Ali Woodworth – alison.woodworth@bc.edueace-call-for-proposals-tip-sheet_page_2

 

Double Dog Dare

By Megan Wolleben, Assistant Director at Bucknell University and EACE Board Member. 

I know we are all in the middle crazy times for our members – from putting on career fairs (remember the #ShareYourFair social media campaign!) on the college side to going to them week after week recruiting on our employer side – and the last thing you want to do right now is to say yes to something else. But that’s exactly what I’m going to ask you to do. Do you remember how we wrapped up the EACE conference in June? With the amazingly energizing Lu Ann Cahn!  That energy has stayed with me and now I want to know if you’ve done what you dared yourself to do that day?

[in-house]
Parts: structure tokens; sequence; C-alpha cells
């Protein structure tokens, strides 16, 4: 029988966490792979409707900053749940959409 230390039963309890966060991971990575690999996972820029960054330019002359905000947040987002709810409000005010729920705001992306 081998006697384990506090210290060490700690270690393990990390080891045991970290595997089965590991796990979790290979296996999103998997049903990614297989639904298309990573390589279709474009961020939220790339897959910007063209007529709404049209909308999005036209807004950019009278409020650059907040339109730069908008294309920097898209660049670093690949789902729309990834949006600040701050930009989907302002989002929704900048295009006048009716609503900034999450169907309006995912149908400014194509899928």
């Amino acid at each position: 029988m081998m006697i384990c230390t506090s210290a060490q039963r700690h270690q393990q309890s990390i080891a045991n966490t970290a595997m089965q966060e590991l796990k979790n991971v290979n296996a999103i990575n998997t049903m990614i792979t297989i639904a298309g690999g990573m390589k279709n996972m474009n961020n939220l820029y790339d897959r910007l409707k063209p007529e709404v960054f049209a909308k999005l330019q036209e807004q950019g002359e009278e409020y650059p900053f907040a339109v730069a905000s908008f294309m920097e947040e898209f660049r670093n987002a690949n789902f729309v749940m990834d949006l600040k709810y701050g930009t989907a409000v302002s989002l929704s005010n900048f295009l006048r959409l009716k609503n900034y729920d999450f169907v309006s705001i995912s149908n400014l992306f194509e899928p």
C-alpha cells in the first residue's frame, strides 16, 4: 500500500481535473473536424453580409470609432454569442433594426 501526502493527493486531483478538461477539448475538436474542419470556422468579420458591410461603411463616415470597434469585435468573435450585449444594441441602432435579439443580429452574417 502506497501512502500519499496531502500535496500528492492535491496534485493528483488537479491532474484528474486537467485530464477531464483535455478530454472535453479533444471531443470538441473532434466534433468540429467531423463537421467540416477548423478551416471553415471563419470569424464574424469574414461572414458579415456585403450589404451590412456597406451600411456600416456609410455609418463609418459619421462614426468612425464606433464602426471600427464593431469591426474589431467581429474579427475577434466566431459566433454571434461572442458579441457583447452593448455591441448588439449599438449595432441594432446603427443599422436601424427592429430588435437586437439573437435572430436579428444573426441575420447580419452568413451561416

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First dare in the books and 1st in my age group!

At our table I shared my dare: complete a Sprint Triathlon. My brother-in-law had been bugging me to do one with him but the timing and the location was not working out. Saying no had left me with a nagging feeling that I was avoiding a challenge. So when I saw that I would be home for one in my own town I thought how could I say no? But I still hadn’t committed to it. Sharing my dare aloud made it real and after the conference I registered. That was actually the hardest part – well actually the run was pretty bad that day because of real feel temps pushing over 100! – but seriously taking the step to commit myself to this dare was the first challenge to overcome. I knew I could do it but I don’t like to “just do” things. I like to do them and do them well. I – like many millennials (and people) – get paralyzed by the fear of failure. But by daring myself I took off some of that pressure; my first step would now be trying it out. You can’t be bad at something you never try, right? (Try? Tri? The double entendres are endless.) It was freeing. I also had the pressure of returning to the EACE conference next year (Niagara Falls, who’s comin’?!) without having done my dare. No way that was happening.